i use soundkonverter most of the time tho as it is quicker and does not require command line


i know linux is all about discovery but the guys who designed rosegarden could have written two lines somewhere obvious so we KNOW how to do this on day one

i compose entirely on midi and the first piece i wrote ended up without a way to turn it to wave which really is useless to man or beast

maybe it is the gap between user and software designer?


i think they should always have a "dumb" user on the team to ask them the obvious non-specialist questions (as we are not all computing science phds )



some might say well then do not use linux if that is the way you feel


my answer would be why should it be a treasure hunt? how does it add to the experience?

but hey i digress thank you for your input or should i say your input.mid -Ow -o out.wav

 
Old 02-25-2010, 01:53 AM   #7
mikek1121
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Registered: Feb 2010
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thanks so much

thanks KWTm you probably saved me countless hours of figuring out how to set this up. I knew about rosegarden and jack but had no idea about Qsynth and how that all worked. I got it running within 20 minutes thanks to your post. I know im a year late but these kinds of posts are few and far between.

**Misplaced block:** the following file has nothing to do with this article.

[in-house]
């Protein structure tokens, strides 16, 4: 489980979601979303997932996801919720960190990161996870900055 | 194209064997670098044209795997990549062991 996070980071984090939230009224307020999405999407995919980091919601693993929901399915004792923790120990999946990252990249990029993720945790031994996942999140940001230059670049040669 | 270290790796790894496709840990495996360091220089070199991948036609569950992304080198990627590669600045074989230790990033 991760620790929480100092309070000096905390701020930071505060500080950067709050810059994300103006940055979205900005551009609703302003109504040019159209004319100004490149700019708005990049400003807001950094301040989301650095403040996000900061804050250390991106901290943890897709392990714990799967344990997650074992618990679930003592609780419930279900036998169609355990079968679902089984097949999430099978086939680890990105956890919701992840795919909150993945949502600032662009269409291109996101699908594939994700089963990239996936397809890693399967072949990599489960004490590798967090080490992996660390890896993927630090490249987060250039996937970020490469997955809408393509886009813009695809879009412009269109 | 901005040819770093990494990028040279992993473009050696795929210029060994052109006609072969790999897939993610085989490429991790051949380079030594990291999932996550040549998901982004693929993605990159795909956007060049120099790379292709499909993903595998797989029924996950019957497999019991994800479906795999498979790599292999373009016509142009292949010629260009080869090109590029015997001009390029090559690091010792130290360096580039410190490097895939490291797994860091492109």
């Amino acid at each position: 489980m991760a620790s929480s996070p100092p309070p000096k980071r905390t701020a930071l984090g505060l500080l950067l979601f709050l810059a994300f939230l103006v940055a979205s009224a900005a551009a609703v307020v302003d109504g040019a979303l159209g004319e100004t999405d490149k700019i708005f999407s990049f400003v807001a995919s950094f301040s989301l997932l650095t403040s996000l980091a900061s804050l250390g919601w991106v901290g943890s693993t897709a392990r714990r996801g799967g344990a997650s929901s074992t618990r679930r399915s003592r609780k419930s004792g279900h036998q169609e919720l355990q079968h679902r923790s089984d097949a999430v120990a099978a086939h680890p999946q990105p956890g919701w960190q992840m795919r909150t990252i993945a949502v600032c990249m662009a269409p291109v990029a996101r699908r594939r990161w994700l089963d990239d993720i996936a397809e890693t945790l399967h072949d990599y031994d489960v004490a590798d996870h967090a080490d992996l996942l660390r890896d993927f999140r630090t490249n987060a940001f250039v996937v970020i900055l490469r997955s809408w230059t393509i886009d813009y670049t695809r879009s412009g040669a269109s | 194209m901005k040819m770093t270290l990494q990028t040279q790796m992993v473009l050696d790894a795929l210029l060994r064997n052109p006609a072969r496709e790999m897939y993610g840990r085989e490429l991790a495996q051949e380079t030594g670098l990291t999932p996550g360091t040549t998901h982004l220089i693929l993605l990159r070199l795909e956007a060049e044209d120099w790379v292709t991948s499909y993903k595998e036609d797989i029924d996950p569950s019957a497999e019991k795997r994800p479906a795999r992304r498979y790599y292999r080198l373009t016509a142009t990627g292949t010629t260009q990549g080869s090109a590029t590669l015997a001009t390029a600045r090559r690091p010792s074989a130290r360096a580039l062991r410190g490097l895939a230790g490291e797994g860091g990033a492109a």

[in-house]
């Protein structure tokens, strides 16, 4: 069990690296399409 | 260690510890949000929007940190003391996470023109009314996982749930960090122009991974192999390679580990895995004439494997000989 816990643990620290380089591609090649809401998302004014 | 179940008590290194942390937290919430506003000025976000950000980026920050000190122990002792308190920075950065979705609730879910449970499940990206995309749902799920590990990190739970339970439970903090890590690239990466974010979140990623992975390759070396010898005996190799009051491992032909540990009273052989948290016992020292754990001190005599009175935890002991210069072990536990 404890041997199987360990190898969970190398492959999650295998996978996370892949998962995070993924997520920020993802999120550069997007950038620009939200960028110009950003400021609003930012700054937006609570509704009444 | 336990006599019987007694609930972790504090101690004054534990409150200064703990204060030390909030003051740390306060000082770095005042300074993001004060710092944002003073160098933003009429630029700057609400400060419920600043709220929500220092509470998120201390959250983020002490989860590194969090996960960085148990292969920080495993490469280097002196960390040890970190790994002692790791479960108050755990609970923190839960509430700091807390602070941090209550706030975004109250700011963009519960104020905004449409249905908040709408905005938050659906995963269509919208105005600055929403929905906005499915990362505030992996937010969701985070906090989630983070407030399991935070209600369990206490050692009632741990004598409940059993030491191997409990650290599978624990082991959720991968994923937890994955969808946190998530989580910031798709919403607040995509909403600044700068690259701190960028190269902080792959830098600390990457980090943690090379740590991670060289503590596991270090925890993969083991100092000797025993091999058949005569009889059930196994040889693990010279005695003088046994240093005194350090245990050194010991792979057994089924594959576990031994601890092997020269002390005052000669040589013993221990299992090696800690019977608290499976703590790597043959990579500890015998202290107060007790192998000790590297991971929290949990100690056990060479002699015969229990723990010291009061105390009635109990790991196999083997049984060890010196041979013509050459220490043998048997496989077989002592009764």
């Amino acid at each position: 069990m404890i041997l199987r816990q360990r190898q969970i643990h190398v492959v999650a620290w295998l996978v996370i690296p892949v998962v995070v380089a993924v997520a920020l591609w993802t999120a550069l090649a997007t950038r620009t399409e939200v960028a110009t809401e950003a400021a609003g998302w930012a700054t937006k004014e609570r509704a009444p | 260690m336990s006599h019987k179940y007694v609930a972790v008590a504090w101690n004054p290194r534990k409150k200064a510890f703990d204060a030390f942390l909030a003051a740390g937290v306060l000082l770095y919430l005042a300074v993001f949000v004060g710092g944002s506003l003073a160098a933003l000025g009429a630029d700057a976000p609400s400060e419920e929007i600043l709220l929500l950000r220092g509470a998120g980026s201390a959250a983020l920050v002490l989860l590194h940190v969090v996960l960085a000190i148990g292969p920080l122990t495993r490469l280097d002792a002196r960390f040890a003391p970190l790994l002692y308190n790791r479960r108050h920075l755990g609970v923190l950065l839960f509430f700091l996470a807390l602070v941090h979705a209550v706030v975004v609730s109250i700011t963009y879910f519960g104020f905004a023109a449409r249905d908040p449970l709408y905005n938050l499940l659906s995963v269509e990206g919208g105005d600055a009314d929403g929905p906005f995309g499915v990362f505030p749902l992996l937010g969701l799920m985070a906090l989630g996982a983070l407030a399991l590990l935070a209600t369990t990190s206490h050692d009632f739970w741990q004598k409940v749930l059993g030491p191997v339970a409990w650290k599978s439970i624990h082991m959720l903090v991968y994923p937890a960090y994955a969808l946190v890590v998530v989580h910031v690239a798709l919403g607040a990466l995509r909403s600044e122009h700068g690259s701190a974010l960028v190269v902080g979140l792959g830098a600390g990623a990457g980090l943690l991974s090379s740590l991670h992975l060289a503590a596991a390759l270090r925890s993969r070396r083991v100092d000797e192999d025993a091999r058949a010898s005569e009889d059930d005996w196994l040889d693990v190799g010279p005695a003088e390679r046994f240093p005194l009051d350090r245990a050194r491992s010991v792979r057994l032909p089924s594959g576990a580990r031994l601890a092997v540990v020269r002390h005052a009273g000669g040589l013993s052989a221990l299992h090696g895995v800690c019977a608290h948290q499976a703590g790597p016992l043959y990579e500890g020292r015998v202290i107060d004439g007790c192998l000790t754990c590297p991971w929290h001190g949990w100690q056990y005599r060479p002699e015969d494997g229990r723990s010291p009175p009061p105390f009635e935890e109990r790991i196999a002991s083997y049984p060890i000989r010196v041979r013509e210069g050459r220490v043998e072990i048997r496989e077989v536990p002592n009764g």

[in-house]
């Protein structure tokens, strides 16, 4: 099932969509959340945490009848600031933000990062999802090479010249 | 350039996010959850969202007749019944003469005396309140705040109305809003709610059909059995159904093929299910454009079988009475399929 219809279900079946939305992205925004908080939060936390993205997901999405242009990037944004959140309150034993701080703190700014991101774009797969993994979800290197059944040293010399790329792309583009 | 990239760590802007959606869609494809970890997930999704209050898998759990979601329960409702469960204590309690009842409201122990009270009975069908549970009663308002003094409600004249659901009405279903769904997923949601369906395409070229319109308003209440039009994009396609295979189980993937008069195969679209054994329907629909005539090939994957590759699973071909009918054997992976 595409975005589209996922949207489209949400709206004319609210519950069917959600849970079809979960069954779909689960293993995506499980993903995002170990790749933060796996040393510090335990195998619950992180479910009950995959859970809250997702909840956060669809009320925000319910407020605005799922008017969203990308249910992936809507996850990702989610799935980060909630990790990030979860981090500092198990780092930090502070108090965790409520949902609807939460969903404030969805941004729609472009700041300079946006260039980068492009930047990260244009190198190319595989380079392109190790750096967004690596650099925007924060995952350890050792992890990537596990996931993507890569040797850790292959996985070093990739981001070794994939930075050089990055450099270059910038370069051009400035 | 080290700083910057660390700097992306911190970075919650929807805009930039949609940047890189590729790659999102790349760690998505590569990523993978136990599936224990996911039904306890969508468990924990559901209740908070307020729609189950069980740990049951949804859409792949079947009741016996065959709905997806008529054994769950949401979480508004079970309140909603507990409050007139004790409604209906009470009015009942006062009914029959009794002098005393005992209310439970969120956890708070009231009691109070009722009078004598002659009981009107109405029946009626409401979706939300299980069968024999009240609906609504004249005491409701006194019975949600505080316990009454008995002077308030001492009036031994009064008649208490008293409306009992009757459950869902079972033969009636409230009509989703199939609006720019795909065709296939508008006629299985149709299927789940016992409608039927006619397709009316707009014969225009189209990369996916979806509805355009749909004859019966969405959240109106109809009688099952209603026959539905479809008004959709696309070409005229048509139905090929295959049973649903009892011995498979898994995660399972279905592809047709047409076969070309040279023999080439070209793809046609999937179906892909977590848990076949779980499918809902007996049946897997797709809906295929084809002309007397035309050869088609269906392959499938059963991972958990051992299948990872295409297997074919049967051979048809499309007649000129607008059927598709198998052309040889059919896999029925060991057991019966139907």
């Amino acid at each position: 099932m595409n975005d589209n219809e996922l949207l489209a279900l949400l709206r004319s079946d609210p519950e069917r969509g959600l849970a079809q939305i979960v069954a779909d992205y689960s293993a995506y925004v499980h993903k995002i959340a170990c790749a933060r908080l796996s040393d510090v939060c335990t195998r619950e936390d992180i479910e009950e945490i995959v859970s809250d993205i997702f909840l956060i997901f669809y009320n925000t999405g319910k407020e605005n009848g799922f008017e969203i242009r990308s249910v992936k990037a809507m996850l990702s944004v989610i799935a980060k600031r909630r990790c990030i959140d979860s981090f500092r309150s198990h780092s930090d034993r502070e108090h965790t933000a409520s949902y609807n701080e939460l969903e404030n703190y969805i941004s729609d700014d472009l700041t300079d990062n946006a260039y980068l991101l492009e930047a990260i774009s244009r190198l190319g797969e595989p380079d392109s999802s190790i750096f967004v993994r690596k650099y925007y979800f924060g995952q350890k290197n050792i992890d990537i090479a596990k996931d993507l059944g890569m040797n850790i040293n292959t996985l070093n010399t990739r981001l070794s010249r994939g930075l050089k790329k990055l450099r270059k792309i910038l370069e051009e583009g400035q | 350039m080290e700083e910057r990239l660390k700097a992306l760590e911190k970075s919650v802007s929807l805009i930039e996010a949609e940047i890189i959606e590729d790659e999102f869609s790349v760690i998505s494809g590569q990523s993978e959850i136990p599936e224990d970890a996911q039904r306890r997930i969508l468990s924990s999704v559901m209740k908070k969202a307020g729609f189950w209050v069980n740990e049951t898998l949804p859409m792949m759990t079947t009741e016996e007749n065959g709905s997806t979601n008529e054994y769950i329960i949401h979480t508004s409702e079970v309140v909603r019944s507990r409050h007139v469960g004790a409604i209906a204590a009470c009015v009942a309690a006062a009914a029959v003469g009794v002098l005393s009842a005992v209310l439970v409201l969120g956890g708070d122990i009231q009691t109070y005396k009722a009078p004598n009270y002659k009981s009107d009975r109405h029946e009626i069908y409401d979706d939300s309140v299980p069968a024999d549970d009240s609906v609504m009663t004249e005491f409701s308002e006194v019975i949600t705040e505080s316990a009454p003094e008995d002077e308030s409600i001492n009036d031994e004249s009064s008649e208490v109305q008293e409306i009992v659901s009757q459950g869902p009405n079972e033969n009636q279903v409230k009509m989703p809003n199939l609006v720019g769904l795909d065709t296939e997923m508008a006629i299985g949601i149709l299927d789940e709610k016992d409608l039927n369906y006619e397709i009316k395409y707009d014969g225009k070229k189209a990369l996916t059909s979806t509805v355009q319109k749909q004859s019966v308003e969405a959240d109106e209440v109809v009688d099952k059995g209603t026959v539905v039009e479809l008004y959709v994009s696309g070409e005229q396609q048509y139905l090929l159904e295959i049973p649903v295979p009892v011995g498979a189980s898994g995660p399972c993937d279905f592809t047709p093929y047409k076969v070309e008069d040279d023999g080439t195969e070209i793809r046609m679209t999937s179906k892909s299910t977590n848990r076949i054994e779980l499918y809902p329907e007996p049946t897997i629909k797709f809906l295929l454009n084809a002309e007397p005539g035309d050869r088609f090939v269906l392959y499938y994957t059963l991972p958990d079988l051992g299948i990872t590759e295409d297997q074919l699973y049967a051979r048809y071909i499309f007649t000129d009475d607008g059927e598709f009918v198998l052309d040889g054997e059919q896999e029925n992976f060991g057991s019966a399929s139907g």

thanks again
 
Old 09-01-2010, 12:34 PM   #8
gismapper
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I'll echo the huge thanks, KWTm! I have a decent idea of what I'm doing with linux, but I've never played with MIDI before. Thought rosegarden would be a great way (= "free") to learn. LOL! I learned, alright! I learned how confusing linux audio can be at first. After several days of floundering, I've found your post. Now I can't wait to get home and give it yet one more try...this time, ignoring all of rosegarden's warnings (as illogical as that seems).

So, is rosegarden's push for jack all about low latency? How bad is latency with alsa? Anyone know?

Now, if only someone would put together a similar post regarding how to get rosegarden and jack working together! Yeah, yeah, I know...read the docs and man pages. But if someone is very new to linux audio, where do you go to get the big picture? The docs seem to presume a certain level of familiarity with linux audio.

Thanks again...can't wait to give it a try.
 
Old 10-10-2010, 12:36 AM   #9
albertBeach
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Registered: May 2006
Location: Australia